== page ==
Pediatric cases of vitamin D intoxication (VDI) with dietary supplements have not been previously reported. We report on 7 children with VDI caused by consumption of a fish oil supplement containing an excessively high dose of vitamin D due to a manufacturing error. Seven children aged between 0.7 and 4.2 years were admitted with symptoms of hypercalcemia. Initial median (range) serum concentrations of calcium and 25-hydroxyvitamin D were 16.5 (13.4–18.8) mg/dL and 620 (340–962) ng/mL, respectively. Repeated questioning of the parents revealed use of a fish oil that was produced recently by a local manufacturer. Analysis of the fish oil by gas chromatography/mass spectrometry revealed that the vitamin D3 content was ∼4000 times the labeled concentration. Estimated daily amounts of vitamin D3 intake varied between 266 000 and 800 000 IU. Patients were successfully treated with intravenous hydration, furosemide, and pamidronate infusions. With treatment, serum calcium returned to the normal range within 3 days (range: 2–7 days). Serum 25-hydroxyvitamin D levels normalized within 2 to 3 months. Complications, including nephrocalcinosis, were not observed throughout the 1-year follow-up. In conclusion, errors in manufacturing of dietary supplements may be a cause of VDI in children. Physicians should be aware of this possibility in unexplained VDI cases and repeatedly question the families about dietary supplement use. To prevent the occurrence of such unintentional incidents, manufacturers must always monitor the levels of ingredients of their products and should be rigorously overseen by governmental regulatory agencies, as is done in the pharmaceutical industry.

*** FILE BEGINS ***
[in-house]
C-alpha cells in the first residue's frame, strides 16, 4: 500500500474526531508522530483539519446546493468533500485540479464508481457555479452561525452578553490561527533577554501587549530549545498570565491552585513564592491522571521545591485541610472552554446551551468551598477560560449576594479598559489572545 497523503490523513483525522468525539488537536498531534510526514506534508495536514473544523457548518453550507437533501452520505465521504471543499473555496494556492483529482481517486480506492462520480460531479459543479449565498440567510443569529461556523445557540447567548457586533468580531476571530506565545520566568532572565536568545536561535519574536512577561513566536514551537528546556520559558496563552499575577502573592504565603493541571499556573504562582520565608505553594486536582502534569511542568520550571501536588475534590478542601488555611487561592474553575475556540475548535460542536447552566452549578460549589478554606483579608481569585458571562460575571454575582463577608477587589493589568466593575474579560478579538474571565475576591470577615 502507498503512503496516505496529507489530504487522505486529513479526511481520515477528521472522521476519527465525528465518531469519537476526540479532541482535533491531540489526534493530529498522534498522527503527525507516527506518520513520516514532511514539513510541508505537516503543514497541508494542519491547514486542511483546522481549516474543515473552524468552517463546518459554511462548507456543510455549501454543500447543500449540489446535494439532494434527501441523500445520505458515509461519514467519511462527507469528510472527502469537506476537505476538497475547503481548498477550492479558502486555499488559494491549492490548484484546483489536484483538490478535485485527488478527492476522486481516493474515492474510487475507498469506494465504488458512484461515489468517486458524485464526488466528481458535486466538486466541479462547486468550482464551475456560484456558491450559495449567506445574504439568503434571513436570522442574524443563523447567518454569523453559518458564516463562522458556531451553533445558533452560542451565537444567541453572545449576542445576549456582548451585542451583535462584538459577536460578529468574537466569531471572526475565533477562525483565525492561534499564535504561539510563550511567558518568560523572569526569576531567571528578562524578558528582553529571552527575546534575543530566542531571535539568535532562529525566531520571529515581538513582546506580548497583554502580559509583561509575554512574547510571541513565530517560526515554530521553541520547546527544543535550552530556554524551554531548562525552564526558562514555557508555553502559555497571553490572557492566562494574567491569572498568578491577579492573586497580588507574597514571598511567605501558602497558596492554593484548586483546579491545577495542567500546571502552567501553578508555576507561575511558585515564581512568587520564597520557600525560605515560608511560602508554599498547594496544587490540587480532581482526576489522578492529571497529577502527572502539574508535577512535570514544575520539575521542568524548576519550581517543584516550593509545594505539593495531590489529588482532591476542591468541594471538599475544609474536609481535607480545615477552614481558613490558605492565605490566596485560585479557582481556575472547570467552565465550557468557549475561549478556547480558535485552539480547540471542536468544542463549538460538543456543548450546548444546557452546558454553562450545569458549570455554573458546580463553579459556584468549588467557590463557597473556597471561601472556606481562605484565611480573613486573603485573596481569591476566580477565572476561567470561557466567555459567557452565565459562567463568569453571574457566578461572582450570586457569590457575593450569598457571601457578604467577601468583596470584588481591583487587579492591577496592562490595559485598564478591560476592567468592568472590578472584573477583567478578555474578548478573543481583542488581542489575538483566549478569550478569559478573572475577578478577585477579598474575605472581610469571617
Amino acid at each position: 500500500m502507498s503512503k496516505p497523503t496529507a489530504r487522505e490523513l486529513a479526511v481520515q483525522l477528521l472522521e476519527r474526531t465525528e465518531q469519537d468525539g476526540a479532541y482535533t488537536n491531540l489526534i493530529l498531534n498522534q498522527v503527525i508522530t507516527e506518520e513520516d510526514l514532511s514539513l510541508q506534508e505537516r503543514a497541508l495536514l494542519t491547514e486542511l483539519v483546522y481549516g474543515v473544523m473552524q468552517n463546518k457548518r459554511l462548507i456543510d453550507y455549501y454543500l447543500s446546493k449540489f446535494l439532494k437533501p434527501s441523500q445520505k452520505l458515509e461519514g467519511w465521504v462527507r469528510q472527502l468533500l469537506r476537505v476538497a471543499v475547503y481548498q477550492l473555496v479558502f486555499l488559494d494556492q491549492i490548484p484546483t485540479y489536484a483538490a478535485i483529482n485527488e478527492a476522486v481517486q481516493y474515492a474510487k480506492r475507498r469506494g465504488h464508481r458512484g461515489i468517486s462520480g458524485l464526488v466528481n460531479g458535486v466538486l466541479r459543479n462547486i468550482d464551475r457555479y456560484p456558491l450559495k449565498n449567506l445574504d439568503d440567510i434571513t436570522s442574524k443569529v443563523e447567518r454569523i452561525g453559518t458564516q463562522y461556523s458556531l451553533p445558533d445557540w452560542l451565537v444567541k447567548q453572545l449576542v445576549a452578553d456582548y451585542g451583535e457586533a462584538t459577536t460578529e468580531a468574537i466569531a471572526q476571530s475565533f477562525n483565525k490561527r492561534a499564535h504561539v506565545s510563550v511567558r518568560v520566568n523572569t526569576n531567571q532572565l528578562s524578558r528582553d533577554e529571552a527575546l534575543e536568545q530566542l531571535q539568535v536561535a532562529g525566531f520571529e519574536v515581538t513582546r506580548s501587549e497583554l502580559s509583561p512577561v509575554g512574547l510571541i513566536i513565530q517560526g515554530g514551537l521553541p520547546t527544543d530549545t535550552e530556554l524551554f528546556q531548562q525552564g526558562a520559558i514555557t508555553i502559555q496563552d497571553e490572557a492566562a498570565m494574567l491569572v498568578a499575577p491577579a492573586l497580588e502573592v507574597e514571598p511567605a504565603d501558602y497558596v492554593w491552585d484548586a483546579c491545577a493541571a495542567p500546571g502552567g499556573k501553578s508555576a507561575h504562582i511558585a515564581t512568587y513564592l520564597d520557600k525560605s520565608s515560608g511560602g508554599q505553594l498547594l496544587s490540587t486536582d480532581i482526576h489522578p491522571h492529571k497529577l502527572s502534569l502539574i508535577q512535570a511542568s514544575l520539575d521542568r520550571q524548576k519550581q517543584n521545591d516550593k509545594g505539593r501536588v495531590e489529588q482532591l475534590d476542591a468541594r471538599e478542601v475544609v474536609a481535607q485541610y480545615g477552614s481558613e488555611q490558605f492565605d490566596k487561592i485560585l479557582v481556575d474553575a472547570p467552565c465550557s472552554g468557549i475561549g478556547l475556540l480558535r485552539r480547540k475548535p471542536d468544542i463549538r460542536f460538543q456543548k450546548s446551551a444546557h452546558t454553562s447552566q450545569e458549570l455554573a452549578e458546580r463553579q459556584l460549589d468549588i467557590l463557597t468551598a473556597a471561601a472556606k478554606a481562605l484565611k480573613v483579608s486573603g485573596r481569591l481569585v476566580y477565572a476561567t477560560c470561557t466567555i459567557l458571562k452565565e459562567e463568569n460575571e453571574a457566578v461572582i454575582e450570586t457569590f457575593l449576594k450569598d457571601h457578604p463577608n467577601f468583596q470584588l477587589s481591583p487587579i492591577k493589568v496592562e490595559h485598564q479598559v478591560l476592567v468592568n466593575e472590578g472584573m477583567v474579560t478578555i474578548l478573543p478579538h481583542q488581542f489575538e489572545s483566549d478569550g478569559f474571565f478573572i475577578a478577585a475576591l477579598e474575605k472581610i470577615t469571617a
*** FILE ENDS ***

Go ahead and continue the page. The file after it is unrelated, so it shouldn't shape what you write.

- VDI —
- vitamin D intoxication
- 25(OH)D —
- 25-hydroxyvitamin D